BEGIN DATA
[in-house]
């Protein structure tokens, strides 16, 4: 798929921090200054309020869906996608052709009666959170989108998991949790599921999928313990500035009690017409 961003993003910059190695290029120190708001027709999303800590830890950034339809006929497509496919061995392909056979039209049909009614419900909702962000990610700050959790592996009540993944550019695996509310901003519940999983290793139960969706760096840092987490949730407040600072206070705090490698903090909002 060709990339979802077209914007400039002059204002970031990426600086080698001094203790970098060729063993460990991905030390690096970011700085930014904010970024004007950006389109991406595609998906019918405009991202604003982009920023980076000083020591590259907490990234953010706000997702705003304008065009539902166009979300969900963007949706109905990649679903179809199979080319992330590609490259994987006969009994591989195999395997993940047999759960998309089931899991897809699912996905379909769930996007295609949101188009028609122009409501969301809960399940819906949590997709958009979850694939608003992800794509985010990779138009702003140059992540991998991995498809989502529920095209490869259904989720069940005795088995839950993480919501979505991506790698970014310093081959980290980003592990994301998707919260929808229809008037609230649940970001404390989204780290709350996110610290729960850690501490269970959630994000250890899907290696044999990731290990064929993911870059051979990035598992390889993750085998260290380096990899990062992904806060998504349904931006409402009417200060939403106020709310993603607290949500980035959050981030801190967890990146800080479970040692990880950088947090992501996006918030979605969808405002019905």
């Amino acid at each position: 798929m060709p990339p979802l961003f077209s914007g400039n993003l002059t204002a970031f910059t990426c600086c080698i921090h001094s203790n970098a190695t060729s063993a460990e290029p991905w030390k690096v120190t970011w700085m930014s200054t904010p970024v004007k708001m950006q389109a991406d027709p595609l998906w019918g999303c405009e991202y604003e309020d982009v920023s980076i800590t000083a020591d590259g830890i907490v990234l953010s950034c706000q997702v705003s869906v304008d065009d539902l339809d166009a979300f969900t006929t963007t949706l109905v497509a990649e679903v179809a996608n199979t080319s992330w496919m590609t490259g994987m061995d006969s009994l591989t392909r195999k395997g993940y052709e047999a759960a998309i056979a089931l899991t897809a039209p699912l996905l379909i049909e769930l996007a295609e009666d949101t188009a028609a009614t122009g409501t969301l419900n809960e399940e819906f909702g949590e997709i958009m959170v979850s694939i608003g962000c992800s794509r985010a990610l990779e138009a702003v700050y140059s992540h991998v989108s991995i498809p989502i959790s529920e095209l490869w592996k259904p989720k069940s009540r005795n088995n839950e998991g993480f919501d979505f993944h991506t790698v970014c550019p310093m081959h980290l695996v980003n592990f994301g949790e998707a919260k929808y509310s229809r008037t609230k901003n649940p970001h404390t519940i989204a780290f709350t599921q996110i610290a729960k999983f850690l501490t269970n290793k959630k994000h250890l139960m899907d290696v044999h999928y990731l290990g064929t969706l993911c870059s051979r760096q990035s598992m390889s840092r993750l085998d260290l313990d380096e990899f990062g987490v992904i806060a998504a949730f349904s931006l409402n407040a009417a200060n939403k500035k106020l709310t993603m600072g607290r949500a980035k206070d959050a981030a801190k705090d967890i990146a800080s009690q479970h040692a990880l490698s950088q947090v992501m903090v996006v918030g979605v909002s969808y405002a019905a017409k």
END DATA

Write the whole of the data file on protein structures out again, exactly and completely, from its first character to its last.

[in-house]
């Protein structure tokens, strides 16, 4: 798929921090200054309020869906996608052709009666959170989108998991949790599921999928313990500035009690017409 961003993003910059190695290029120190708001027709999303800590830890950034339809006929497509496919061995392909056979039209049909009614419900909702962000990610700050959790592996009540993944550019695996509310901003519940999983290793139960969706760096840092987490949730407040600072206070705090490698903090909002 060709990339979802077209914007400039002059204002970031990426600086080698001094203790970098060729063993460990991905030390690096970011700085930014904010970024004007950006389109991406595609998906019918405009991202604003982009920023980076000083020591590259907490990234953010706000997702705003304008065009539902166009979300969900963007949706109905990649679903179809199979080319992330590609490259994987006969009994591989195999395997993940047999759960998309089931899991897809699912996905379909769930996007295609949101188009028609122009409501969301809960399940819906949590997709958009979850694939608003992800794509985010990779138009702003140059992540991998991995498809989502529920095209490869259904989720069940005795088995839950993480919501979505991506790698970014310093081959980290980003592990994301998707919260929808229809008037609230649940970001404390989204780290709350996110610290729960850690501490269970959630994000250890899907290696044999990731290990064929993911870059051979990035598992390889993750085998260290380096990899990062992904806060998504349904931006409402009417200060939403106020709310993603607290949500980035959050981030801190967890990146800080479970040692990880950088947090992501996006918030979605969808405002019905």
């Amino acid at each position: 798929m060709p990339p979802l961003f077209s914007g400039n993003l002059t204002a970031f910059t990426c600086c080698i921090h001094s203790n970098a190695t060729s063993a460990e290029p991905w030390k690096v120190t970011w700085m930014s200054t904010p970024v004007k708001m950006q389109a991406d027709p595609l998906w019918g999303c405009e991202y604003e309020d982009v920023s980076i800590t000083a020591d590259g830890i907490v990234l953010s950034c706000q997702v705003s869906v304008d065009d539902l339809d166009a979300f969900t006929t963007t949706l109905v497509a990649e679903v179809a996608n199979t080319s992330w496919m590609t490259g994987m061995d006969s009994l591989t392909r195999k395997g993940y052709e047999a759960a998309i056979a089931l899991t897809a039209p699912l996905l379909i049909e769930l996007a295609e009666d949101t188009a028609a009614t122009g409501t969301l419900n809960e399940e819906f909702g949590e997709i958009m959170v979850s694939i608003g962000c992800s794509r985010a990610l990779e138009a702003v700050y140059s992540h991998v989108s991995i498809p989502i959790s529920e095209l490869w592996k259904p989720k069940s009540r005795n088995n839950e998991g993480f919501d979505f993944h991506t790698v970014c550019p310093m081959h980290l695996v980003n592990f994301g949790e998707a919260k929808y509310s229809r008037t609230k901003n649940p970001h404390t519940i989204a780290f709350t599921q996110i610290a729960k999983f850690l501490t269970n290793k959630k994000h250890l139960m899907d290696v044999h999928y990731l290990g064929t969706l993911c870059s051979r760096q990035s598992m390889s840092r993750l085998d260290l313990d380096e990899f990062g987490v992904i806060a998504a949730f349904s931006l409402n407040a009417a200060n939403k500035k106020l709310t993603m600072g607290r949500a980035k206070d959050a981030a801190k705090d967890i990146a800080s009690q479970h040692a990880l490698s950088q947090v992501m903090v996006v918030g979605v909002s969808y405002a019905a017409k």